With President Obama’s belated decision to name Janet Yellen to chair the Fed, several questions arise.
First, is Yellen likely to be confirmed? Almost certainly. The Republicans have lost a lot of public support by shutting down the government and playing chicken with the debt ceiling. They are not likely to trifle with the one functioning branch of government. Despite the Republicans’ intermittent uses of the filibuster, I’d be surprised if they went to the barricades to block Yellen.
Second, there is the question of whether Yellen will have the same working majority on the Fed’s board of governors and open market committee that Ben Bernanke has enjoyed. There are now three vacancies on the Fed. One will be filled by Treasury Undersecretary for International Affairs, Lael Brainard, a woman who is close to both Larry Summers but also to Dan Tarullo, the progressive Fed governor responsible for banking regulation at the Fed.
However, the shift of Fed Governor Sarah Bloom Raskin to be Deputy Treasury Secretary and Brainard to the Fed leaves the Fed on balance slightly more conservative. And the pro-Wall Street faction at the Treasury that haplessly promoted Larry Summers for the top Fed job will recommend two more spots for President Obama to fill.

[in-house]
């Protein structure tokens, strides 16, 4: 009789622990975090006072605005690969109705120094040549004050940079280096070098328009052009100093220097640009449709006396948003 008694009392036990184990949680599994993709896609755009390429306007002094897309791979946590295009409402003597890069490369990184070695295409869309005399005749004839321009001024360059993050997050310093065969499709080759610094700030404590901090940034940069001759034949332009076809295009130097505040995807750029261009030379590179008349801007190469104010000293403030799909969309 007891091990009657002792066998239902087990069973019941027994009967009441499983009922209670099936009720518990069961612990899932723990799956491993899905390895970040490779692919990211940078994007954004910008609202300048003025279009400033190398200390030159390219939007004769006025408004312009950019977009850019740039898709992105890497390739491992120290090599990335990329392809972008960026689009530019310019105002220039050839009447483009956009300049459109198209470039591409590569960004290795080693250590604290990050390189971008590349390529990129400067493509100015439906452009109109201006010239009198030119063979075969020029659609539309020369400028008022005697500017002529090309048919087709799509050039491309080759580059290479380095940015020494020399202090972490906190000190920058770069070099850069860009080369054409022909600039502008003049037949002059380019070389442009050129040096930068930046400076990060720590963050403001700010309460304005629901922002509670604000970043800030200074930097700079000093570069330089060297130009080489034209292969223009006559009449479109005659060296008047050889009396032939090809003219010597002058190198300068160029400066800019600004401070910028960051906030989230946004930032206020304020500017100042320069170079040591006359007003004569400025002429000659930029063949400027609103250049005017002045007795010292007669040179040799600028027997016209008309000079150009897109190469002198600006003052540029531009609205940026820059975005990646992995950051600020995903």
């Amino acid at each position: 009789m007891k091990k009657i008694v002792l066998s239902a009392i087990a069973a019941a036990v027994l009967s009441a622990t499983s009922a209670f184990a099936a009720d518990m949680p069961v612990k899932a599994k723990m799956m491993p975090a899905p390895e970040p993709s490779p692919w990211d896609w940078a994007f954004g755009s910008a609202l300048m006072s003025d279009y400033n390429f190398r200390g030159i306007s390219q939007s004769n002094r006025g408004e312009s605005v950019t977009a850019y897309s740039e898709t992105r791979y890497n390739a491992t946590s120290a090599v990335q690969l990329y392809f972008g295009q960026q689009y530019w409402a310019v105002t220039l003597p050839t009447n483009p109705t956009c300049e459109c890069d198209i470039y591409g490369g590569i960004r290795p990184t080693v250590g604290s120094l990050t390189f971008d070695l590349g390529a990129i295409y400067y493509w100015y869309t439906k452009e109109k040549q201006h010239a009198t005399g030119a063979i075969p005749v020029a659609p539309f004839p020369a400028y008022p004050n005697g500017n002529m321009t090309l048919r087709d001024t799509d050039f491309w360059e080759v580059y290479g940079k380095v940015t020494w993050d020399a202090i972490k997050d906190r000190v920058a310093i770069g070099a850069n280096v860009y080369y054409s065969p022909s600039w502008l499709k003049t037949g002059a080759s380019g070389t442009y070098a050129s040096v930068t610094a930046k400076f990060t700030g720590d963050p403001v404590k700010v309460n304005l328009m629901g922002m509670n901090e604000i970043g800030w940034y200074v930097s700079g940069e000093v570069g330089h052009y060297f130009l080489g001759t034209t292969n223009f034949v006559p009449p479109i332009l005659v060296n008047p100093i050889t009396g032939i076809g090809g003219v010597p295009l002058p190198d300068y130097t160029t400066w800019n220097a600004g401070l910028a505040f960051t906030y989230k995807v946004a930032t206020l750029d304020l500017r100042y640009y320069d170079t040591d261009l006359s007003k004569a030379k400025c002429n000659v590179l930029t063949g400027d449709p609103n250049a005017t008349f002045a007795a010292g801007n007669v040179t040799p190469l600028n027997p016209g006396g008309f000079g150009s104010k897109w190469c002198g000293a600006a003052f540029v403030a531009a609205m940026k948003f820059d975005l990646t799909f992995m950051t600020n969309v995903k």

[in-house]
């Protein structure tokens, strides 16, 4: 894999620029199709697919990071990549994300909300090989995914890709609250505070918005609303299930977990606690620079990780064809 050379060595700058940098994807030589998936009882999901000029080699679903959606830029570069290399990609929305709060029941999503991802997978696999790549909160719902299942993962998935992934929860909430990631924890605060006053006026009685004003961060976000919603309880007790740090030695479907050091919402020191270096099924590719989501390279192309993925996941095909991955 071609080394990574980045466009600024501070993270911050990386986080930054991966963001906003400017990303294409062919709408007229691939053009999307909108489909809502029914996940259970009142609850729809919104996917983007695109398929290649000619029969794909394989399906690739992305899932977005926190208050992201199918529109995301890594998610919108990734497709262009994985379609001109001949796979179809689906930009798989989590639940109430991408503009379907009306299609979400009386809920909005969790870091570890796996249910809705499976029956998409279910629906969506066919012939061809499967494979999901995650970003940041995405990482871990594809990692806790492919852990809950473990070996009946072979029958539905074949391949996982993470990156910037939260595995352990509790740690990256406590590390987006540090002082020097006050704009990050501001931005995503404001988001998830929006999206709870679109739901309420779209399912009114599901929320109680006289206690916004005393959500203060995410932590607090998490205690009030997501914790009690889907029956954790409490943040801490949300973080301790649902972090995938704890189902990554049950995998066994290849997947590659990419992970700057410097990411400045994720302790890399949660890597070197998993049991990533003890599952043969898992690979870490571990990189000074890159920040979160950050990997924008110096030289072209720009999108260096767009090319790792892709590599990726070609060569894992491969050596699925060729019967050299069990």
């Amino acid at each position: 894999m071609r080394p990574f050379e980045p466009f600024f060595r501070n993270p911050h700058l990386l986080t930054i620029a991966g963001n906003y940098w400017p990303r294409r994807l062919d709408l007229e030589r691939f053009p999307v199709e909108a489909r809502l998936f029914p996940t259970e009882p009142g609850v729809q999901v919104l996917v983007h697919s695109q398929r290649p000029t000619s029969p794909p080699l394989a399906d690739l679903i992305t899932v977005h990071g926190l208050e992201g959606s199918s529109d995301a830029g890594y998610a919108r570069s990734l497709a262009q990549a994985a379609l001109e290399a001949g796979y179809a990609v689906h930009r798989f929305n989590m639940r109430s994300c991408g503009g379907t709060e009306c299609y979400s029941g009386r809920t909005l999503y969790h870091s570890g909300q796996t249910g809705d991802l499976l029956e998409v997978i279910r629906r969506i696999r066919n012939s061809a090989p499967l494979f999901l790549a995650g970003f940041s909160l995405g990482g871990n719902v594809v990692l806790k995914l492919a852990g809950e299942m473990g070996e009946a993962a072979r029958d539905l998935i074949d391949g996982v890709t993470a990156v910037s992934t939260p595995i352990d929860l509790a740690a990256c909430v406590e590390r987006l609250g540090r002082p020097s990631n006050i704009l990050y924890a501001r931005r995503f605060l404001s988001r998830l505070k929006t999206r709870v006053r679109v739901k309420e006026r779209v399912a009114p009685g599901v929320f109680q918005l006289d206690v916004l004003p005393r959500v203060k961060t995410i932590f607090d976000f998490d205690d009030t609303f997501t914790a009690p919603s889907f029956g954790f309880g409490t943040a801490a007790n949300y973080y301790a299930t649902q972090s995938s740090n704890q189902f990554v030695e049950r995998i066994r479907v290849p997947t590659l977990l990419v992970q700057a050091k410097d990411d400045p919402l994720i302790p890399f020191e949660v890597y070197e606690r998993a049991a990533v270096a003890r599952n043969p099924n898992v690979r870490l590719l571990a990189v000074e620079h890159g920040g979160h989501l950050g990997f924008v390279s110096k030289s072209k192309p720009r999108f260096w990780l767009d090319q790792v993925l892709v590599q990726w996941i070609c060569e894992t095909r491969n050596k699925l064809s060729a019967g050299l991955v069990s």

One of these will have to be a Republican. As it happens, Main Street Republicans have often been better at restraining excesses of mega-banks than Wall Street Democrats. Exhibit A is the former FDIC Chair, Sheila Bair, a holdover Republican appointee who was far tougher in reining in financial excesses during Obama’s first term than most of Obama’s own appointees.
Yellen, a respected leader and consensus builder, begins with a great deal of collegial good will. Even so, using the Fed to damp down abuses of the banking system and to continue the Fed’s aggressive use of monetary policy to compensate for the foolish fiscal austerity will require great skill on Yellen’s part. The long rumored end to “Quantitative Easing”—keeping interest rates close to zero—reflected an erosion within the Fed of support for these policies and a worry about inflation (which Yellen considers largely groundless).
Finally, how does the Yellen appointment impact other major battles currently enveloping Washington and the country?
Naming Yellen gives Obama a brief opportunity to change the subject from the contrived shutdown crisis, and to show some leadership. In this case, he did the right thing as a last resort, when other options were politically closed.